The Behavioral Neurology & Neuropsychiatry fellow will be provided with education and experience in the areas of clinical assessment listed below. Note that neuropsychological assessment is an exception to this requirement, and instead is most appropriately regarded as area in which acquisition of advanced knowledge, and not necessarily performance skills, is an appropriate goal of fellowship training.
Mental Status Examination
Integration and Presentation of Findings
The Behavioral Neurology & Neuropsychiatry fellow will demonstrate knowledge about and clinical competency in the prescription and/or monitoring of somatic therapies, psychosocial interventions, crisis intervention, and basic neurorehabilitation, as specified below:
Fellows in Behavioral Neurology & Neuropsychiatry are expected to develop in-depth knowledge regarding the neuropsychiatric and neurobehavioral consequences of many neurological and psychiatric conditions. All fellows are expected to bring to subspecialty training the level of knowledge and clinical competence required by the ACGME-RRC in Neurology or Psychiatry for completion of and board-eligibility in the area of their pre-fellowship training (i.e., neurology, psychiatry, and/or both). However, since training in Behavioral Neurology & Neuropsychiatry may follow primary training in neurology, psychiatry, and/or pediatric neurology, it is not expected that the fellows will develop the same fund of knowledge or clinical competency in the management of the primary neurological or psychiatric disorders listed herein as that obtained by primary specialty training. Instead, it is expected that the fellow will develop sufficient knowledge regarding these conditions such that he or she can competently evaluate and manage their neurobehavioral and neuropsychiatric manifestations.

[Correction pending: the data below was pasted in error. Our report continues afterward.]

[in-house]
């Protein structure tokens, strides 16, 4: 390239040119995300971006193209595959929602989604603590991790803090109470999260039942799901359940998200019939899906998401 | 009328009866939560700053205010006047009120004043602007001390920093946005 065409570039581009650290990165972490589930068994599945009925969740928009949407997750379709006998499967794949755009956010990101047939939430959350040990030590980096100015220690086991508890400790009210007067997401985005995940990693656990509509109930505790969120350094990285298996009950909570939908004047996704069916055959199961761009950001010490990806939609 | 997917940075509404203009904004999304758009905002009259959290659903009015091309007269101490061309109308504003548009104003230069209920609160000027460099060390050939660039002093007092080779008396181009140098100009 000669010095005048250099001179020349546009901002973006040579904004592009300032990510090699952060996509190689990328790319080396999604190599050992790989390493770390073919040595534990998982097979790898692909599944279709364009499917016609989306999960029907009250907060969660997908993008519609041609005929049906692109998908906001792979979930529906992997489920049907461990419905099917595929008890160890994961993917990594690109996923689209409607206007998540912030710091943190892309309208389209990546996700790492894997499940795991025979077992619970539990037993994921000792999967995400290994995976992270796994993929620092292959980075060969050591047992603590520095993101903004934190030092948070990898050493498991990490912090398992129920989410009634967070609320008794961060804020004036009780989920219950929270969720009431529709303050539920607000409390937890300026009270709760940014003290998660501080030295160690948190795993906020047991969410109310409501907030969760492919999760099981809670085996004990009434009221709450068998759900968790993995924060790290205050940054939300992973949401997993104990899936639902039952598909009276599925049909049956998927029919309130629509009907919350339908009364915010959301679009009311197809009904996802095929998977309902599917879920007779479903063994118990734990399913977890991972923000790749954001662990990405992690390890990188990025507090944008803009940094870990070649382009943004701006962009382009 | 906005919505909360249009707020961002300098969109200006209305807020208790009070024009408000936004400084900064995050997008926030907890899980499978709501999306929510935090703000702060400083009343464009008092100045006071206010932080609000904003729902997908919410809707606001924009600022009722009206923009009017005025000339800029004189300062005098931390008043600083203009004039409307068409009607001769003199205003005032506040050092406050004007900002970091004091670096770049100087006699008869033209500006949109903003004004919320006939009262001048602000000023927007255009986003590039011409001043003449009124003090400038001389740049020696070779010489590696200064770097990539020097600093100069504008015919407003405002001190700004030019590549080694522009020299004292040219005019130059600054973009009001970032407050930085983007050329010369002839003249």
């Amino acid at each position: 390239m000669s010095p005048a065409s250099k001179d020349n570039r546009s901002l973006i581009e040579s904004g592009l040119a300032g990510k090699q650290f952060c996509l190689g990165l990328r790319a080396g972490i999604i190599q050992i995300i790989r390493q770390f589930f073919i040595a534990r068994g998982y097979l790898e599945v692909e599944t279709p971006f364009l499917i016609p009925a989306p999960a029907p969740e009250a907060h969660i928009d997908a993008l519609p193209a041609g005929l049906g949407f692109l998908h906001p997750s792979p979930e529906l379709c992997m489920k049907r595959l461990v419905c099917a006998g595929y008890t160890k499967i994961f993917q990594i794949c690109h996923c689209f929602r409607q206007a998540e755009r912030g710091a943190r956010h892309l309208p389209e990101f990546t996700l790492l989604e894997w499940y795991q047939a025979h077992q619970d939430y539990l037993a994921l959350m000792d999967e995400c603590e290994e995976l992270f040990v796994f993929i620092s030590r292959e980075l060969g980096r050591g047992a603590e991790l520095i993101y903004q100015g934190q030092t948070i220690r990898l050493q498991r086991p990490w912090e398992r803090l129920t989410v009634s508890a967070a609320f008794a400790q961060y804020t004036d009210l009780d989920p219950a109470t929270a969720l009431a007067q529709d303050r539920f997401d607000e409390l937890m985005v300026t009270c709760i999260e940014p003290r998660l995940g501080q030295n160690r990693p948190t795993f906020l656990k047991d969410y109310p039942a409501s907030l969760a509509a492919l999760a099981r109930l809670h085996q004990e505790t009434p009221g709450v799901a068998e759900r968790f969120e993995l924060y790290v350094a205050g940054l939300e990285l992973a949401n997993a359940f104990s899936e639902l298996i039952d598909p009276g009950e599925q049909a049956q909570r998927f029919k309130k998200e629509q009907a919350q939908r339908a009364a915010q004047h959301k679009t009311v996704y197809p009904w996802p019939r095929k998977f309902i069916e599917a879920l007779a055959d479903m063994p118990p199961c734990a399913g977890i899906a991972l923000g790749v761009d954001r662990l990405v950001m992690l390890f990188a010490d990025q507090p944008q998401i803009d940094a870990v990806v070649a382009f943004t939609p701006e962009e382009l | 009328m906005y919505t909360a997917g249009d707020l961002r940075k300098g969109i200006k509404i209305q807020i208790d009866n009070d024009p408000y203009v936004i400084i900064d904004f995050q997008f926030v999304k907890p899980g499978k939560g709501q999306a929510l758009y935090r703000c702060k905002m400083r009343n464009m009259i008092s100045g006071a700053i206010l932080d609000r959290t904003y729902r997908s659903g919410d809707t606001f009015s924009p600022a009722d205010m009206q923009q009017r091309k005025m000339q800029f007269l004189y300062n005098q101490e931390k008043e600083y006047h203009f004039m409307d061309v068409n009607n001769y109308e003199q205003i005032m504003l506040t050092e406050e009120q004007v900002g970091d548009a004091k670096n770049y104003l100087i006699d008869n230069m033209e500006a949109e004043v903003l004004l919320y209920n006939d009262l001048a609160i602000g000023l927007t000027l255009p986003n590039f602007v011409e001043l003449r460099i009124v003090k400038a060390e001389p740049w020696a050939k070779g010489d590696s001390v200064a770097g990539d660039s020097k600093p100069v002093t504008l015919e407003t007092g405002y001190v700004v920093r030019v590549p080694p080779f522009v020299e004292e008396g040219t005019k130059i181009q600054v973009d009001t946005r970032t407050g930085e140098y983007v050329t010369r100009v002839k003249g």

Given the limited duration of training in Behavioral Neurology & Neuropsychiatry, some fellows may have little direct experience evaluating and caring for patients with some of these problems during the period of fellowship training. The elements of the Core Curriculum described in sections I-III (above) are designed to ensure that fellows develop the knowledge base and clinical skills required to understand, evaluate, and treat patients with neurobehavioral and neuropsychiatric problems through mastery the principles of Behavioral Neurology & Neuropsychiatry. In the service of preparing fellows to evaluate and treat neurobehavioral and neuropsychiatric problems arising in any of the conditions in which such problems develop, fellows are expected to both complement and supplement "bedside-learning" through guided self-directed learning activities and/or didactic experiences. Guided self-directed learning activities may include reading relevant textbooks, peer-reviewed articles, or other materials recommended by training program faculty. Didactic experiences may include seminars or other course work provided by the training program itself or by other programs either within or affiliated with the institution in which the fellowship training occurs. Additionally, fellows should be encouraged to attend local or national conferences relevant to this aspect of training in Behavioral Neurology & Neuropsychiatry.
Through these means, it is expected that the fellow will develop an advanced level of knowledge regarding the neurobehavioral and neuropsychiatric aspects, epidemiology, neurogenetics, putative neurological substrates, and typical neuropathological features of the conditions listed below, where such are known.
Training programs may elect to facilitate the fellow’s development of special expertise and/or clinical competence in additional areas in Behavioral Neurology & Neuropsychiatry. Emphasis on these supplementary areas should not detract from the emphasis needed to master all of the elements of the Core Curriculum. Possible supplementary curricular content may include:
The authors thank Jeffrey L. Cummings, M.D., whose early endeavors to develop subspecialty certification in neuropsychiatry laid the foundations for the present work.
The authors also thank C. Alan Anderson, M.D. (Denver Veterans Affairs Medical Center and University of Colorado School of Medicine, Denver, CO); David P. Moore, MD (Louisville, KY); Paula T. Trzepacz, M.D. (Eli Lilly and Company, Indianapolis, IN); and the members of the ANPA Education Committee for their development of the ANPA Standards for Fellowship Training in Neuropsychiatry and the ANPA Core Curriculum for Fellowship Training in Neuropsychiatry, which contributed substantively to the development of the present work.